Got Sales Tax Nexus? Item Ship-From Location is Irrelevant
byNovember 1, 2020
Questions here on the TaxJar blog seem to come and go in waves. Lately we’ve received a lot of questions from both sellers and buyers around sales tax and where an item actually ships from.
A seller’s question usually goes something like this:
“I have sales tax nexus in Texas through FBA, but I sold an item on eBay to a customer in Texas and shipped it from my house here in Montana. Since the item didn’t ship from Texas, do I have to charge sales tax to the Texas customer?”
And the buyer’s question usually goes something like this:
“I bought an item from a company that has a store here in my home state of Connecticut, and had it shipped to my address here in Connecticut. But the item actually shipped from South Carolina. Why did the seller charge me sales tax?”
The answer to both questions is the same:
If a seller has sales tax nexus in a state, where the item actually shipped from is irrelevant.
What Sales Tax Nexus Means for Business Owners
If a business owner has sales tax nexus in a state, that business owner needs to charge sales tax to every buyer in that state. That’s true even if the item you sell never passes through that state.
Here are some examples:
Example 1: You have nexus in Tennessee because you sell on Amazon FBA and some of your products are in a warehouse there. You happen to hear from your customer later (hopefully it isn’t for a bad reason!) and they mention that their item shipped from an Amazon Fulfillment Center in California. Even though the item wasn’t shipped from Tennessee, you’re still on the hook to charge sales tax to your buyer in Tennessee.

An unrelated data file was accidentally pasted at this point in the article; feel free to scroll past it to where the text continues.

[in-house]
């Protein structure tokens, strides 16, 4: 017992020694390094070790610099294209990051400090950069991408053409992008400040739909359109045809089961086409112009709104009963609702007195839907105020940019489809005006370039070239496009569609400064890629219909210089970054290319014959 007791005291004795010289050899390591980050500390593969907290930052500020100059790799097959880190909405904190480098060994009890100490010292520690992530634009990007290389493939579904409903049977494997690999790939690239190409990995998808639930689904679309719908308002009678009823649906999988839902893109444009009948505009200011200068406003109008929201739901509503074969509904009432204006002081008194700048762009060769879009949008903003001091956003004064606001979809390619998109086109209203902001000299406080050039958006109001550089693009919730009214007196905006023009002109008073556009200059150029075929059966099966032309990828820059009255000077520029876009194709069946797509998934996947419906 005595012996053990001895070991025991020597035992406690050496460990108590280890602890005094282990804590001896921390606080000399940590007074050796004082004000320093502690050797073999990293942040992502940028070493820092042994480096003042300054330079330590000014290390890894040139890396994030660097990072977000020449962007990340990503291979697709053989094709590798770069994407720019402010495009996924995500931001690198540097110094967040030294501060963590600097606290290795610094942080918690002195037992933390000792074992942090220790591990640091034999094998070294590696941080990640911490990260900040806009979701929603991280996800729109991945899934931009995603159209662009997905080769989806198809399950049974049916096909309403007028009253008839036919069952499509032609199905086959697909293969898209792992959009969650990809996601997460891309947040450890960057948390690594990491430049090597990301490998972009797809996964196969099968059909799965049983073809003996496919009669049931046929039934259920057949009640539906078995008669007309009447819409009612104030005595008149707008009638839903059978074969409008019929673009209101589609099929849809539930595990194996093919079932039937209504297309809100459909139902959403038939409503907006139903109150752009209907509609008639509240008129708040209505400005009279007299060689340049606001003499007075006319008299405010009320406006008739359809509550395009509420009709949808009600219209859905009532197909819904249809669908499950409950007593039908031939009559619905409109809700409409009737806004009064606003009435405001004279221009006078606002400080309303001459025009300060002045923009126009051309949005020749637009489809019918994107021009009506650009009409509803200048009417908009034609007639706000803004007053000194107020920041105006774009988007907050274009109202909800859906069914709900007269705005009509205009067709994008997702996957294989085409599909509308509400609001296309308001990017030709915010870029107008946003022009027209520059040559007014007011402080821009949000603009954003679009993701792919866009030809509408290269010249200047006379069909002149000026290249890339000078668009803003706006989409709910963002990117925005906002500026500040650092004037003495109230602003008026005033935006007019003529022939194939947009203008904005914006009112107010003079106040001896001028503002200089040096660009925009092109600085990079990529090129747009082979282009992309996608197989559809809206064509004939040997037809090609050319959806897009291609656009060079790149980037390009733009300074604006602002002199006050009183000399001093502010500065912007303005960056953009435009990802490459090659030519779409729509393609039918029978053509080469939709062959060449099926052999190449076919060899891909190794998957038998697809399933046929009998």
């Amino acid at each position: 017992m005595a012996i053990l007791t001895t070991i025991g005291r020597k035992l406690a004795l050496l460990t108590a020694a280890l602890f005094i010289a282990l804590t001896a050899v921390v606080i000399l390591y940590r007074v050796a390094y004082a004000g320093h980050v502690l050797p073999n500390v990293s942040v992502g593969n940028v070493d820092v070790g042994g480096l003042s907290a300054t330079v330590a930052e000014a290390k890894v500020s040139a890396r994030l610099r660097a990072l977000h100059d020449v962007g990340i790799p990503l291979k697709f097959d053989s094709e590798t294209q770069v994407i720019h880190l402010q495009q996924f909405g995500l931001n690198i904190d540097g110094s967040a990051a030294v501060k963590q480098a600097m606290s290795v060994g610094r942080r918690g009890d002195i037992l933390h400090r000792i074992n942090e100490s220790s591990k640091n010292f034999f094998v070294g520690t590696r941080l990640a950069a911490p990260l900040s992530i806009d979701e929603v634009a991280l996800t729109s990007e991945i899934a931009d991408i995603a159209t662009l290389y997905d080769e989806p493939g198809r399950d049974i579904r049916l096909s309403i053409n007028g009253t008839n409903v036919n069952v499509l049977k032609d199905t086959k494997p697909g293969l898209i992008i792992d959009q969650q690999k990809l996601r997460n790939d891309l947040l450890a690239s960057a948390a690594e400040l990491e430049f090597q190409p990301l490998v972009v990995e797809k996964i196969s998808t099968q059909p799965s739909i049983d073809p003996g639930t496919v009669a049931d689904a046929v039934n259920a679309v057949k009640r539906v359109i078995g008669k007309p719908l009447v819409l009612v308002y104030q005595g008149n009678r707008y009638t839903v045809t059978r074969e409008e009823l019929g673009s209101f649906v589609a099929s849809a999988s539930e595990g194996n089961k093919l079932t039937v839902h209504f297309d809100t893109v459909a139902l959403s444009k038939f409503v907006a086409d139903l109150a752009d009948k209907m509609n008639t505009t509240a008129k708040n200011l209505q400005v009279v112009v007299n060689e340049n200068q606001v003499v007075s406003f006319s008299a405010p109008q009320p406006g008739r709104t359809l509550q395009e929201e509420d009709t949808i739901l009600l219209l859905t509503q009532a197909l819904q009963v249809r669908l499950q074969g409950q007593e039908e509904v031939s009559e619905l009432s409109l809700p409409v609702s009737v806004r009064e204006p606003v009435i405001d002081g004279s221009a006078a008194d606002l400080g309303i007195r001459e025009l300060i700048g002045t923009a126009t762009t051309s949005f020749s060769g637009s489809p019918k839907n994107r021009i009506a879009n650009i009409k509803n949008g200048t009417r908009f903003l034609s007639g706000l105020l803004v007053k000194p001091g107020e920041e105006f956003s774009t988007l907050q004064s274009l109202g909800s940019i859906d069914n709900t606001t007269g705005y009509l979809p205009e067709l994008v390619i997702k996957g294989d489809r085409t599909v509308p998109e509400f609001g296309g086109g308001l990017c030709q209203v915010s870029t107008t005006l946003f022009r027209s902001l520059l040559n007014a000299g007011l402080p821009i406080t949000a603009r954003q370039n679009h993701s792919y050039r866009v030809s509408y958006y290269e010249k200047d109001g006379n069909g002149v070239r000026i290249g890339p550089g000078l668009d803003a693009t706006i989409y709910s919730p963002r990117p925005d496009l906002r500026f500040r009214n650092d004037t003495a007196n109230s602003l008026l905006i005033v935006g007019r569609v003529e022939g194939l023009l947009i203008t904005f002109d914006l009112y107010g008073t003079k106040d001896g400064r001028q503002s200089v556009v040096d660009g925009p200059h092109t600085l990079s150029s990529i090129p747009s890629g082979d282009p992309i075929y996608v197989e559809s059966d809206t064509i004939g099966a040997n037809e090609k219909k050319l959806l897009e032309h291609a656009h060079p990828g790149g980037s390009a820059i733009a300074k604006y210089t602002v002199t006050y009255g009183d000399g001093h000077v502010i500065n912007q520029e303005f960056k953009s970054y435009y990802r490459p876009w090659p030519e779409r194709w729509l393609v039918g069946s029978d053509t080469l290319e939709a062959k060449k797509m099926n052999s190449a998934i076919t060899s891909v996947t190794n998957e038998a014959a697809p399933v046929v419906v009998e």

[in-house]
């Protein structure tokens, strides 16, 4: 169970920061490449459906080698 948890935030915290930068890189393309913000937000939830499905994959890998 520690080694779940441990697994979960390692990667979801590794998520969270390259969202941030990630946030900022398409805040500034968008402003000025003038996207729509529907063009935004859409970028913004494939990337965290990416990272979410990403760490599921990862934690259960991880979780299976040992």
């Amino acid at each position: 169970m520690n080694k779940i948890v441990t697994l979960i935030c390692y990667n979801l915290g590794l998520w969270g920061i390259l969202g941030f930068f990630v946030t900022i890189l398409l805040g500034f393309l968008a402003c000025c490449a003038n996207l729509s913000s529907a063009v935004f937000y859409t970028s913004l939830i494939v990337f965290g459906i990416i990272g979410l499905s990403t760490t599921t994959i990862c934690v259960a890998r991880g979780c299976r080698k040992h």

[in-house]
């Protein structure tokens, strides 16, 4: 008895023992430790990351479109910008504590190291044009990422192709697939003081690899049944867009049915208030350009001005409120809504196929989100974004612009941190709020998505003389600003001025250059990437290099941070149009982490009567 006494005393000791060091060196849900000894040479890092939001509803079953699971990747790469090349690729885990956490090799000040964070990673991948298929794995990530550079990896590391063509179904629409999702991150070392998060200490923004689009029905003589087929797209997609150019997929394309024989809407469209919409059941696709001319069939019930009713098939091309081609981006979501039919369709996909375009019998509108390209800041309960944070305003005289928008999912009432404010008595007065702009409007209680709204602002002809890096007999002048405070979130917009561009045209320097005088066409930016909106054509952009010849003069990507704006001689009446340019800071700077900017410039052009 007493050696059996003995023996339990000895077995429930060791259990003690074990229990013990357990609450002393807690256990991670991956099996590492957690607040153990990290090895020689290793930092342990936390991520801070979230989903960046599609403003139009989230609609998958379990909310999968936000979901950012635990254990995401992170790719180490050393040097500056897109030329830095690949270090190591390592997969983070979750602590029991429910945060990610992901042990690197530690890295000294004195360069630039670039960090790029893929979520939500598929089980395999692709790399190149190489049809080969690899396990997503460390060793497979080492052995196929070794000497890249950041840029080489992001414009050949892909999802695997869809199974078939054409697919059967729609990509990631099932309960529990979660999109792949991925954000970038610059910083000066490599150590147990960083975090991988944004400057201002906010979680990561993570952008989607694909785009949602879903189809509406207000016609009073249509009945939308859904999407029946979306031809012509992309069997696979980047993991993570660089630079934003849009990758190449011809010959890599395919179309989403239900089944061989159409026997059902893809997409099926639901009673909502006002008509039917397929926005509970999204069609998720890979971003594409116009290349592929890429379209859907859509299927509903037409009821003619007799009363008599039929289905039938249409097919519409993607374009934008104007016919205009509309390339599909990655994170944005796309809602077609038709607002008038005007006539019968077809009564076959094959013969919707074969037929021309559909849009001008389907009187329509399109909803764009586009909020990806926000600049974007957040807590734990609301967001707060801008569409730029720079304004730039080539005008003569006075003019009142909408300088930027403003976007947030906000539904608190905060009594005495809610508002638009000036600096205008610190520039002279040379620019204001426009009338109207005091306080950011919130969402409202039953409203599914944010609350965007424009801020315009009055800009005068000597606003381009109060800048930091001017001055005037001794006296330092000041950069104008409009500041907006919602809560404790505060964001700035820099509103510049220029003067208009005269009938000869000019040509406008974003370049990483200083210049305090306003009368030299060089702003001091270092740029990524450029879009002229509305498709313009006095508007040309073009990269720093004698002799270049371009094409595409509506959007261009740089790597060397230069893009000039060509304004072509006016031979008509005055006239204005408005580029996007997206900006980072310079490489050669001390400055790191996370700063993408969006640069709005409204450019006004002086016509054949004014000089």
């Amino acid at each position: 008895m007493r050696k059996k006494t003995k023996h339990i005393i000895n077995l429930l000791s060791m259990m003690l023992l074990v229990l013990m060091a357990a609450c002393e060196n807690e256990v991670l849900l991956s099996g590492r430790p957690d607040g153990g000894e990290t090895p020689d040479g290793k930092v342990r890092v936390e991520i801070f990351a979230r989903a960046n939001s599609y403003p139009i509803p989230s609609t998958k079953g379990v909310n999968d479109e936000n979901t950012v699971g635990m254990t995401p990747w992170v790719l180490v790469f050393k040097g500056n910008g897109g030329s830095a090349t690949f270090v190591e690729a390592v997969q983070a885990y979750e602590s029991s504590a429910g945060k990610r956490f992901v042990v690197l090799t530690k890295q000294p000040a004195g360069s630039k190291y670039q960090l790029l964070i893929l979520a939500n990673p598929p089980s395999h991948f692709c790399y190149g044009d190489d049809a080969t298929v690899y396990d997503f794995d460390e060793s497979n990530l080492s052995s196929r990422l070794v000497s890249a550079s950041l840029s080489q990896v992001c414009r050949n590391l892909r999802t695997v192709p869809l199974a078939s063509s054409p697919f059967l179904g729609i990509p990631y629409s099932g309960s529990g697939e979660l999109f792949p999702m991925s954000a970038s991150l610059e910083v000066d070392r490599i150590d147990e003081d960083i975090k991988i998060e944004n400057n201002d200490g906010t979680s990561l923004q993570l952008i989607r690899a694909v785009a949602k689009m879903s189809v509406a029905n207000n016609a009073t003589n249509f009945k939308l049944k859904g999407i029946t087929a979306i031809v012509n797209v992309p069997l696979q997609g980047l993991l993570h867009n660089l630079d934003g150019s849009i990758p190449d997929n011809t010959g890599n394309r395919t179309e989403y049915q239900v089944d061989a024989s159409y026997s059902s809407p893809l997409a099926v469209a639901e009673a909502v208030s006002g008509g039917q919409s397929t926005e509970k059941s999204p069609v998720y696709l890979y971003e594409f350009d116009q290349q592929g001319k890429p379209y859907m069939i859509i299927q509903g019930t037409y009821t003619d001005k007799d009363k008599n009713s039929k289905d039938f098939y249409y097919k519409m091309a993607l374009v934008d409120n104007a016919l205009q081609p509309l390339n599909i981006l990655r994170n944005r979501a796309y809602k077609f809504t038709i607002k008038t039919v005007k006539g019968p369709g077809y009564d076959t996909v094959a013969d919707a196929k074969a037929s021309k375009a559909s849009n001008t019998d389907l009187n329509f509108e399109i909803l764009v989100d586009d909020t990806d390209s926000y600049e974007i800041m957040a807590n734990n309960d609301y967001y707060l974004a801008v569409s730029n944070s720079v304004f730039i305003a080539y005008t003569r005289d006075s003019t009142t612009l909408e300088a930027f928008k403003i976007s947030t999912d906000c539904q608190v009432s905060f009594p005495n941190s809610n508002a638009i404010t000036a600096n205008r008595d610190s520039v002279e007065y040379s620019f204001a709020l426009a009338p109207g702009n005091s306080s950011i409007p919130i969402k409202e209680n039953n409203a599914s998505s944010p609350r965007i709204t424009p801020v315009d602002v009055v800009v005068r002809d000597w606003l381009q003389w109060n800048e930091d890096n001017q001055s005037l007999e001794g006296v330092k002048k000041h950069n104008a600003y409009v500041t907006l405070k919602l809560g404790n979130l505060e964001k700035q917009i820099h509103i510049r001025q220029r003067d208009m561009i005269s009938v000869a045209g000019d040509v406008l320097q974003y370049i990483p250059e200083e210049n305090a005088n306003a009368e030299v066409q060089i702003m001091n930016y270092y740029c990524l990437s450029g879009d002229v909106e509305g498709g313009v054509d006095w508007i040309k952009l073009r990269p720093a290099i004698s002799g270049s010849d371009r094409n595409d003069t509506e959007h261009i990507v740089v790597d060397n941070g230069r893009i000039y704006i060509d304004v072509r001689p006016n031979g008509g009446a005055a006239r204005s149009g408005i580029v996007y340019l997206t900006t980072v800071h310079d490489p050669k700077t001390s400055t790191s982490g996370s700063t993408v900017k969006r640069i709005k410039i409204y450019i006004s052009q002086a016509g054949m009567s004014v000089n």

Example 2: You’re an eBay seller only. You live in Maine, but hire your nephew in Vermont to help you with listings, sourcing and customer service in your eBay business. Since Vermont considers an employee to create sales tax nexus, you now need to register for a sales tax permit and charge sales tax to buyers in Vermont. That’s even if you ship the item from your home state, Maine.
I hope this post has cleared up a confusing issue for online sellers (and buyers!) Have questions? Start the conversation in the comments!Please note: This blog is for informational purposes only. Be advised that sales tax rules and laws are subject to change at any time. For specific sales tax advice regarding your business, contact a tax advisor.
2023 Sales Tax Preparedness Guide
Discover sales tax trends and changes that could impact your compliance in 2023. You’ll also find helpful information on product taxability, and how to manage hitting economic nexus thresholds in new states this shopping season.Read now